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PLoS Med. 2014 Aug 5;11(8):e1001689. doi: 10.1371/journal.pmed.1001689. eCollection 2014 Aug.

Protective efficacy and safety of three antimalarial regimens for the prevention of malaria in young Ugandan children: a randomized controlled trial.

Author information

1
Infectious Diseases Research Collaboration, Kampala, Uganda.
2
Department of Medicine, San Francisco General Hospital, University of California, San Francisco, California, United States of America.
3
Department of Pediatrics, Makerere University College of Health Sciences, Kampala, Uganda.
4
Department of Medicine, Makerere University College of Health Sciences, Kampala, Uganda.

Abstract

BACKGROUND:

Chemoprevention offers a promising strategy for prevention of malaria in African children. However, the optimal chemoprevention drug and dosing strategy is unclear in areas of year-round transmission and resistance to many antimalarial drugs. To compare three available regimens, we conducted an open-label randomized controlled trial of chemoprevention in Ugandan children.

METHODS AND FINDINGS:

This study was conducted between June 28, 2010, and September 25, 2013. 400 infants were enrolled and 393 randomized at 6 mo of age to no chemoprevention, monthly sulfadoxine-pyrimethamine (SP), daily trimethoprim-sulfamethoxazole (TS), or monthly dihydroartemisinin-piperaquine (DP). Study drugs were administered at home without supervision. Piperaquine (PQ) levels were used as a measure of compliance in the DP arm. Participants were given insecticide-treated bednets, and caregivers were encouraged to bring their child to a study clinic whenever they were ill. Chemoprevention was stopped at 24 mo of age, and participants followed-up an additional year. Primary outcome was the incidence of malaria during the intervention period. During the intervention, the incidence of malaria in the no chemoprevention arm was 6.95 episodes per person-year at risk. Protective efficacy was 58% (95% CI, 45%-67%, p<0.001) for DP, 28% (95% CI, 7%-44%, p = 0.01) for TS, and 7% for SP (95% CI, -19% to 28%, p = 0.57). PQ levels were below the detection limit 52% of the time when malaria was diagnosed in the DP arm, suggesting non-adherence. There were no differences between the study arms in the incidence of serious adverse events during the intervention and the incidence of malaria during the 1-y period after the intervention was stopped.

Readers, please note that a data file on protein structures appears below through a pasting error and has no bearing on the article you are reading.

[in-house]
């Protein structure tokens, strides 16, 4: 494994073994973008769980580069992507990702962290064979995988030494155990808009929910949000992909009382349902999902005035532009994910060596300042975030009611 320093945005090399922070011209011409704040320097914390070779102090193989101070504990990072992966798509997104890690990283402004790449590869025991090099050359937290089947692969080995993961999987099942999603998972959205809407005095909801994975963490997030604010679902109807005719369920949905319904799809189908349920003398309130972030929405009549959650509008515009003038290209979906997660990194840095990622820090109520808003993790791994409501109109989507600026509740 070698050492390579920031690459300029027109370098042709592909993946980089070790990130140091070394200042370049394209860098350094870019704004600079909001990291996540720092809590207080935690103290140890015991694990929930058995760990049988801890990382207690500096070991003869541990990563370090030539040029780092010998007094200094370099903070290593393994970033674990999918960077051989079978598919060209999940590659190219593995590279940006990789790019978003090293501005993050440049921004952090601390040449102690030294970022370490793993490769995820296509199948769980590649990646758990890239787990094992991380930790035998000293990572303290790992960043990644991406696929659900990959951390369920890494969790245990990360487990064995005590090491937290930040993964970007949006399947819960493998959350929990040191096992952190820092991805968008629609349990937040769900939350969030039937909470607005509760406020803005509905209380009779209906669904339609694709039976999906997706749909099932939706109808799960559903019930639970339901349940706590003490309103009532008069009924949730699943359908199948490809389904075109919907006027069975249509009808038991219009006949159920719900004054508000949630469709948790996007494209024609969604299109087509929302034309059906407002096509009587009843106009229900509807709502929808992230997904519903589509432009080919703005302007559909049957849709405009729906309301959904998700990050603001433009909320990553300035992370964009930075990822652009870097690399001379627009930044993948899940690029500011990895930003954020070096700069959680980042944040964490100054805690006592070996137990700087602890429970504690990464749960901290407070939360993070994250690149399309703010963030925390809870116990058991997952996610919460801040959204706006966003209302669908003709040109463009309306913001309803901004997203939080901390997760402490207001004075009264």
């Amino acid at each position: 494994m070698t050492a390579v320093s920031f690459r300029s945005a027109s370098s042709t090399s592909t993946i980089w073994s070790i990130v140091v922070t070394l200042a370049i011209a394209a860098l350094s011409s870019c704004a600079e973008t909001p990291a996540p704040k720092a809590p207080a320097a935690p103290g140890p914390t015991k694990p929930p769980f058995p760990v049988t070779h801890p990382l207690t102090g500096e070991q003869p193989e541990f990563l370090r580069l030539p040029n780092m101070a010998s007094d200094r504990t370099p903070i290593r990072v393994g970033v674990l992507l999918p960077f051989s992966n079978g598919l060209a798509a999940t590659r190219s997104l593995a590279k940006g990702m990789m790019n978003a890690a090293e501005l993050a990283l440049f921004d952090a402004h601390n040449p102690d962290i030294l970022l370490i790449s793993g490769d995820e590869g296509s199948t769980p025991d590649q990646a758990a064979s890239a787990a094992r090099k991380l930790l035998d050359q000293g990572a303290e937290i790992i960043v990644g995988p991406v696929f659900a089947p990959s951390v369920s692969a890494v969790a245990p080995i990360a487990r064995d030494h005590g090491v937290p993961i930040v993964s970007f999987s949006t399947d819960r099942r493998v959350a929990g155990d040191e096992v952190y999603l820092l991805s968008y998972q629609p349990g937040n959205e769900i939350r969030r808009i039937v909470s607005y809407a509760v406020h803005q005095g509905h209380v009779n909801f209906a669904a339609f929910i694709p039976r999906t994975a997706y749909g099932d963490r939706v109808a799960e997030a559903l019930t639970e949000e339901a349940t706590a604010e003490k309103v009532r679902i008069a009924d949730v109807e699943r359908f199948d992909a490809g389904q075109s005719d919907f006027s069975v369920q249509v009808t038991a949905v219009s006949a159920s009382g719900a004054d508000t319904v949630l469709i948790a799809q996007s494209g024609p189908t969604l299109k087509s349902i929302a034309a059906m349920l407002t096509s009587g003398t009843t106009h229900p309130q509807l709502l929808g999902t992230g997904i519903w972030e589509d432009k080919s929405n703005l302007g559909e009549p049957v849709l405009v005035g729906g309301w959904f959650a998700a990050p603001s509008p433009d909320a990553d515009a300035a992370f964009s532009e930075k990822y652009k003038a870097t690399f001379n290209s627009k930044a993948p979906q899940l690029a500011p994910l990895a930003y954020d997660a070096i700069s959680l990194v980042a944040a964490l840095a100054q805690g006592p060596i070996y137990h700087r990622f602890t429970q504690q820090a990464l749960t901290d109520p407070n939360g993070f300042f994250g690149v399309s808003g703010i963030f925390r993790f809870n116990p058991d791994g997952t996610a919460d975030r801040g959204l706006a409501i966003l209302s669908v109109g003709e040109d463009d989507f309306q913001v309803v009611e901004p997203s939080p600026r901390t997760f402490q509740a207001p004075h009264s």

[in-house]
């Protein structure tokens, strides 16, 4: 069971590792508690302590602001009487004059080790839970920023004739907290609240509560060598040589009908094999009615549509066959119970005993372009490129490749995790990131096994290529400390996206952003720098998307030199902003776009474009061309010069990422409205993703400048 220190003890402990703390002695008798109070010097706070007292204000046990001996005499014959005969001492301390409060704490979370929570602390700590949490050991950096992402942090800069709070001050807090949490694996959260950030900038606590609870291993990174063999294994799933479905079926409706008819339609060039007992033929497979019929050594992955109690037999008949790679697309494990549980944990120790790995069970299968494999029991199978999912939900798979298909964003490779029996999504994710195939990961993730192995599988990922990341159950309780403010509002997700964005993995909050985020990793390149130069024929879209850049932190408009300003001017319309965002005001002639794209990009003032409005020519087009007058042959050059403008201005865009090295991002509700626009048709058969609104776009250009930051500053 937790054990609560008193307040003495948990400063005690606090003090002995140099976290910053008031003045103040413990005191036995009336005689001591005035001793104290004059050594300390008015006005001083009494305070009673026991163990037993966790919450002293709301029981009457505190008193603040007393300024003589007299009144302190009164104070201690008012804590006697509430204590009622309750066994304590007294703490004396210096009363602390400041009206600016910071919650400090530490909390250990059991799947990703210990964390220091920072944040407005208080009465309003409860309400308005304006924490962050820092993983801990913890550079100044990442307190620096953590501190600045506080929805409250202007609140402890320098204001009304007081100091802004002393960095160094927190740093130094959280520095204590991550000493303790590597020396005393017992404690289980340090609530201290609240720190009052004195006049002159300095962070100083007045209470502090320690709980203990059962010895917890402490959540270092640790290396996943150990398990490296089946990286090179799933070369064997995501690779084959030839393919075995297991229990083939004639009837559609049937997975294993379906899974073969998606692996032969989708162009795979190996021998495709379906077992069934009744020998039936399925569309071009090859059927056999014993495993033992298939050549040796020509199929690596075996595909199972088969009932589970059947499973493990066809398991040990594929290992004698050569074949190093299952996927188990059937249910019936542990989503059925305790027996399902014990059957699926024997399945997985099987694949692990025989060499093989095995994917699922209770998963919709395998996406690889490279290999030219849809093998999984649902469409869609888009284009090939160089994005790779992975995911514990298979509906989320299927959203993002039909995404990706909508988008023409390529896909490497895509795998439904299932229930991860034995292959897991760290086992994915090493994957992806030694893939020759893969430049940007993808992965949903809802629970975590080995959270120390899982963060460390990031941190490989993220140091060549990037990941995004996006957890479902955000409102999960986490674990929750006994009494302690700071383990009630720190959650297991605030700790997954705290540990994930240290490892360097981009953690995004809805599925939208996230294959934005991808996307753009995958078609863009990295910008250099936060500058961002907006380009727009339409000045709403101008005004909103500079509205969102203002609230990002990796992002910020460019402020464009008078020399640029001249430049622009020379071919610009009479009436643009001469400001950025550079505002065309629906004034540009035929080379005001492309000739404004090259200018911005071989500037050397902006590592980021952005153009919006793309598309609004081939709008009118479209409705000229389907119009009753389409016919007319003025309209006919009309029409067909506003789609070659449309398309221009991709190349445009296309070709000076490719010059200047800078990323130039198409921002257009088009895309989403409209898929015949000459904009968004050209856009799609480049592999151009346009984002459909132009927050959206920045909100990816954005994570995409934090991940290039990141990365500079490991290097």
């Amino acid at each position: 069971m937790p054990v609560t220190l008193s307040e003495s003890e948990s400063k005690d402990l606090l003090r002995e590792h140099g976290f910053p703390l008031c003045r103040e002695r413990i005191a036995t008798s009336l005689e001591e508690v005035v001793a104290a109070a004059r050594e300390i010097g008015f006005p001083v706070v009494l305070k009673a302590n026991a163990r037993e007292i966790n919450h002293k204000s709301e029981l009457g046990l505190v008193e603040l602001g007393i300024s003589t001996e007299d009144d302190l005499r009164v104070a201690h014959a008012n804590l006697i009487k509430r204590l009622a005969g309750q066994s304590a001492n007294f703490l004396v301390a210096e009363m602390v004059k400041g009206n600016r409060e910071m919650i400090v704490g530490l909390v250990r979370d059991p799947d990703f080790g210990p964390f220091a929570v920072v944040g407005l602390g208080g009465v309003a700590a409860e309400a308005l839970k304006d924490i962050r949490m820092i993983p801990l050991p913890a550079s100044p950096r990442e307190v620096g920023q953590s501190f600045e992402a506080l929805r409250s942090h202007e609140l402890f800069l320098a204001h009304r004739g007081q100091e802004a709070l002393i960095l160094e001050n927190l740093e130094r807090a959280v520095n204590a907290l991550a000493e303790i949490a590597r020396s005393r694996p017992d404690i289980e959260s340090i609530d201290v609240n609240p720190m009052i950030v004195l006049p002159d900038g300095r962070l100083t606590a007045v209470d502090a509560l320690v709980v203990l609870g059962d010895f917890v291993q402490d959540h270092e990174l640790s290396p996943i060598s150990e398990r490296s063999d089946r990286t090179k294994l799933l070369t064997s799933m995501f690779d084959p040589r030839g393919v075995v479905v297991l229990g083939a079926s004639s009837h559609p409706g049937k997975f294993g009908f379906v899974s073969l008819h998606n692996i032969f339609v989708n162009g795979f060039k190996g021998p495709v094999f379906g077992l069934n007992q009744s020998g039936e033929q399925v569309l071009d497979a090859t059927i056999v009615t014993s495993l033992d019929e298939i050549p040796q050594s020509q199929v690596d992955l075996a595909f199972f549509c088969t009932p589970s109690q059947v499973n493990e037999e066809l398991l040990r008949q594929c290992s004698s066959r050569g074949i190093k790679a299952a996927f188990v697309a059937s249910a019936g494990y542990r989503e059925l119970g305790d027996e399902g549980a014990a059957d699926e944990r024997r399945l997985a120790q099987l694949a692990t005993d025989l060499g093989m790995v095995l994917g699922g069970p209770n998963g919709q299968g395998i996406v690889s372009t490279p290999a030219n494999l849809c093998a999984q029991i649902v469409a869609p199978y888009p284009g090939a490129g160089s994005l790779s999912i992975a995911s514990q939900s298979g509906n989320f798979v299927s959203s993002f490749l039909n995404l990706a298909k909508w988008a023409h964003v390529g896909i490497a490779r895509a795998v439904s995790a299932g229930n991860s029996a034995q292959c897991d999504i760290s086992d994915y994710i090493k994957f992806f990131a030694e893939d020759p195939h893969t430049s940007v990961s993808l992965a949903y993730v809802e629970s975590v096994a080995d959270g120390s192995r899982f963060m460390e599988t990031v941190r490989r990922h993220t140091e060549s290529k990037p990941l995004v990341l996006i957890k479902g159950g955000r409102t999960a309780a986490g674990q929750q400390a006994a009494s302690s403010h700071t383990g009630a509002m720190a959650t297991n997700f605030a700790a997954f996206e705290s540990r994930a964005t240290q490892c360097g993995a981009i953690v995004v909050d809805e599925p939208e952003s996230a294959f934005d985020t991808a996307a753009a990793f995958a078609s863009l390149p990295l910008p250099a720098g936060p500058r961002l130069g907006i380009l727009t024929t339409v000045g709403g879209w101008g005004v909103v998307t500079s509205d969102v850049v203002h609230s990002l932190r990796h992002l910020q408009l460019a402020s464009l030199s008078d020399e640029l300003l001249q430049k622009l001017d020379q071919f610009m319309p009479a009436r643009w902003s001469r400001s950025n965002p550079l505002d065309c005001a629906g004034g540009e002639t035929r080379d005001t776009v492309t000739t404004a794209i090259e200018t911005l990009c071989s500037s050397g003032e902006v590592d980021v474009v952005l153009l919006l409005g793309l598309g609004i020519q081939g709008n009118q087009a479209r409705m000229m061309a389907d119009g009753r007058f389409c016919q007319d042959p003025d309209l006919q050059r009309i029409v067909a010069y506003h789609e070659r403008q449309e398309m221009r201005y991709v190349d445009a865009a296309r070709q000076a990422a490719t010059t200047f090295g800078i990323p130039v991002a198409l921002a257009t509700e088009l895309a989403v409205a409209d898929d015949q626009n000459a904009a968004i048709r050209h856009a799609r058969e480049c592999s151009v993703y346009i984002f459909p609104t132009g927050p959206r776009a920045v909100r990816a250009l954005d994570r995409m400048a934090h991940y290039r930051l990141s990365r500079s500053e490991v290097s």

CONCLUSIONS:

For preventing malaria in children living in an area of high transmission intensity, monthly DP was the most efficacious and safe, although adherence may pose a problem. Monthly SP and daily TS may not be appropriate in areas with high transmission intensity and frequent resistance to antifolates.

TRIAL REGISTRATION:

www.ClinicalTrials.gov NCT00948896 Please see later in the article for the Editors' Summary.

PMID:
25093754
PMCID:
PMC4122345
DOI:
10.1371/journal.pmed.1001689
[Indexed for MEDLINE]
Free PMC Article

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